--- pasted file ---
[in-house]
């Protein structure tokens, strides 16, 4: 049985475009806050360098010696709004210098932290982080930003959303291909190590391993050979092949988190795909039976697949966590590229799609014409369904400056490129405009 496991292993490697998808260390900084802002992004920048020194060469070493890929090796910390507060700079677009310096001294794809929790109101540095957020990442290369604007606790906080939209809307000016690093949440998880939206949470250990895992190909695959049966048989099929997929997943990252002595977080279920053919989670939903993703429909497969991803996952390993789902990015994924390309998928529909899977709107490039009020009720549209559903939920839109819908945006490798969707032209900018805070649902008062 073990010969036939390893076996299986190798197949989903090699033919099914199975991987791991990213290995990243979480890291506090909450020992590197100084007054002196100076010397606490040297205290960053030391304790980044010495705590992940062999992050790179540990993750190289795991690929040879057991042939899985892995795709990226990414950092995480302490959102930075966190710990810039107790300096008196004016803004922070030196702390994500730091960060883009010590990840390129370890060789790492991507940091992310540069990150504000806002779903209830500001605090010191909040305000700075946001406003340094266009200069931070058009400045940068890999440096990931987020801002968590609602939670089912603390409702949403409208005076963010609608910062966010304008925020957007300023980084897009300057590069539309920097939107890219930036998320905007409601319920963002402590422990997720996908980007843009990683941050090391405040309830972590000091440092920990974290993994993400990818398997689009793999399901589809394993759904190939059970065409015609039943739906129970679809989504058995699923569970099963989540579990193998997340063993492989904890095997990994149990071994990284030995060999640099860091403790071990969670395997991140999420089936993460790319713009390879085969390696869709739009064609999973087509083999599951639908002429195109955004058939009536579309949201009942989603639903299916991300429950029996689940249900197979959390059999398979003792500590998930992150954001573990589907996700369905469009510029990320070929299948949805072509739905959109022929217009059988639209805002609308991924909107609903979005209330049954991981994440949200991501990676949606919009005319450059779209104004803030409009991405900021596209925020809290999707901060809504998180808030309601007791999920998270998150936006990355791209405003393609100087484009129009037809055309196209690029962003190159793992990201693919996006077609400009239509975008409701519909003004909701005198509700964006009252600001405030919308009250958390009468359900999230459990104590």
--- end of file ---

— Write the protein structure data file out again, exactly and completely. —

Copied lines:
[in-house]
């Protein structure tokens, strides 16, 4: 049985475009806050360098010696709004210098932290982080930003959303291909190590391993050979092949988190795909039976697949966590590229799609014409369904400056490129405009 496991292993490697998808260390900084802002992004920048020194060469070493890929090796910390507060700079677009310096001294794809929790109101540095957020990442290369604007606790906080939209809307000016690093949440998880939206949470250990895992190909695959049966048989099929997929997943990252002595977080279920053919989670939903993703429909497969991803996952390993789902990015994924390309998928529909899977709107490039009020009720549209559903939920839109819908945006490798969707032209900018805070649902008062 073990010969036939390893076996299986190798197949989903090699033919099914199975991987791991990213290995990243979480890291506090909450020992590197100084007054002196100076010397606490040297205290960053030391304790980044010495705590992940062999992050790179540990993750190289795991690929040879057991042939899985892995795709990226990414950092995480302490959102930075966190710990810039107790300096008196004016803004922070030196702390994500730091960060883009010590990840390129370890060789790492991507940091992310540069990150504000806002779903209830500001605090010191909040305000700075946001406003340094266009200069931070058009400045940068890999440096990931987020801002968590609602939670089912603390409702949403409208005076963010609608910062966010304008925020957007300023980084897009300057590069539309920097939107890219930036998320905007409601319920963002402590422990997720996908980007843009990683941050090391405040309830972590000091440092920990974290993994993400990818398997689009793999399901589809394993759904190939059970065409015609039943739906129970679809989504058995699923569970099963989540579990193998997340063993492989904890095997990994149990071994990284030995060999640099860091403790071990969670395997991140999420089936993460790319713009390879085969390696869709739009064609999973087509083999599951639908002429195109955004058939009536579309949201009942989603639903299916991300429950029996689940249900197979959390059999398979003792500590998930992150954001573990589907996700369905469009510029990320070929299948949805072509739905959109022929217009059988639209805002609308991924909107609903979005209330049954991981994440949200991501990676949606919009005319450059779209104004803030409009991405900021596209925020809290999707901060809504998180808030309601007791999920998270998150936006990355791209405003393609100087484009129009037809055309196209690029962003190159793992990201693919996006077609400009239509975008409701519909003004909701005198509700964006009252600001405030919308009250958390009468359900999230459990104590």